She comes back with an older lady that doesn’t even look at me. They go to the counter and I hear the nurse with the sleeve showing her the amniotic test. “It’s faint, but I definitely see a line.” The older nurse glances at it and quickly dismisses her, “No, no. It’s definitely negative.” The sleeved nurse says, “No, I think it’s positive for fluid. Can you at least check her cervix? I don’t want to jump to conclusions, but I think it’s close.” The older nurse rolls her eyes, “It isn’t close to her due date, but fine.”

The older nurse then turns to me and goes to check my cervix. Her eyes widen, and she turns back to the nurse with the sleeve. Unfortunately, I have another contraction and only manage to catch a couple key words of their conversation. Then, the older nurse leaves. The sleeved nurse gently talks me through the contraction, and then tells me what’s going on:

At 29 weeks, I am in labor, already eight centimeters dilated, though my water hasn’t broken. The baby could come at any time now, but they are going to try to give me some medications to slow it down. She says that she is going to call the doctor to get approval on some pain medication for me.

Six hours later, I give birth to a healthy baby girl, who is rushed off to the NICU. I silently labored for almost 12 hours, and almost had my baby at my friend’s house. After everything calms down, I am bewildered at my mother’s “low pain tolerance” comment, and I wonder what would’ve happened if I had only seen the older nurse and not had the sleeved nurse to stand up for me. The sleeved nurse was the most amazing healthcare professional I’d ever had, because for the first time, she took what I said seriously. My daughter is doing well, and will hopefully be able to come home soon. My mother still believes that I’m over-dramatic and wimpy when it comes to pain, but at least I can say I went through most of my labor without medication or complaint.


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Not At Your Cervix

, , , , , | Healthy | August 8, 2018

(My 26-year-old sister has had problems with endometriosis for five years. She is on medications that she hates, and has thousands of dollars worth of medical bills as a result. She doesn’t want children, and has decided to have her uterus removed, with the support of her therapist, OBGYN, and our family. Because she has never had children, they will have to do the surgery like a C-section, which will have a six-week recovery time, and she cannot take that much time off of work. Her OBGYN recommends her to another doctor who uses robotic-assisted equipment, so she will have a shorter recovery period. She goes to meet with the other OBGYN. The nurse is taking her history, and you can see the judgement on her face. A few minutes later, the OBGYN comes in.)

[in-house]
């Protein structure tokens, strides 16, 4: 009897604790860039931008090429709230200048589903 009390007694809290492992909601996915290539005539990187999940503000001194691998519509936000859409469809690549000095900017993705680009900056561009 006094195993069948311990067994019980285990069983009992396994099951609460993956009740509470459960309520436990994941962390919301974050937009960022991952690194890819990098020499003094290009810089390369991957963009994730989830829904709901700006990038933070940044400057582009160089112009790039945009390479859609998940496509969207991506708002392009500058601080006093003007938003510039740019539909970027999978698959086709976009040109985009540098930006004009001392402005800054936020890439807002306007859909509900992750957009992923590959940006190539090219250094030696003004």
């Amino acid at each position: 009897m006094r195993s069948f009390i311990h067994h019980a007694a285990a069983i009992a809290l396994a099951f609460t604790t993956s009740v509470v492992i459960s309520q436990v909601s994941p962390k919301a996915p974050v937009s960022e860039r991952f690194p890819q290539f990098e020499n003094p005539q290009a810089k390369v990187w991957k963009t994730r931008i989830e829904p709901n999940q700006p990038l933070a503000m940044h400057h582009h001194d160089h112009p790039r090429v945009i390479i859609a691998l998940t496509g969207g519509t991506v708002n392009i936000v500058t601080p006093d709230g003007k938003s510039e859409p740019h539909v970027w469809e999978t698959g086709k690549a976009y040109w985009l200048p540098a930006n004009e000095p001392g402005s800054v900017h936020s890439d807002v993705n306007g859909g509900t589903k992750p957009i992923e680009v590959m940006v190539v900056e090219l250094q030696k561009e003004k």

OB: “I’m not going to try to talk you out of it… Okay, I am. You are very young to have this procedure, and many women who are younger than 30 end up regretting the surgery once it is complete. And you aren’t married; your future husband might want children.”

(He keeps repeating that he isn’t trying to talk her out of it before contradicting himself as he goes on to suggest several other medications — most of which she’s already tried — that caused her to gain weight, suffer severe anxiety and depression, and give her suicidal thoughts. She is extremely sensitive to side effects. Finally, the doctor suggests another medication she hasn’t tried, but has side effects she has suffered before.)

Sister: “No, but I have researched it, and I don’t like the side effects.”

OB: *pointing at nurse* “She’s been on it for eight years, and she’s just fine.”

Mom: “She would rather be an aunt. She has never had any desire to have children, and she is tired of being in pain.”

(It seemed like once he knew my sister had my mother’s approval, he realized he was fighting a losing game. He sighed and gave up, and told us how they would do the procedure, and that they would get in touch with her insurance. Later, my sister told me that she believed the doctor would have flat-out refused to do the surgery if my mother hadn’t been there to back her up, and two weeks after the appointment, she called to check up on what her insurance could do, only to be told they hadn’t even contacted them yet.)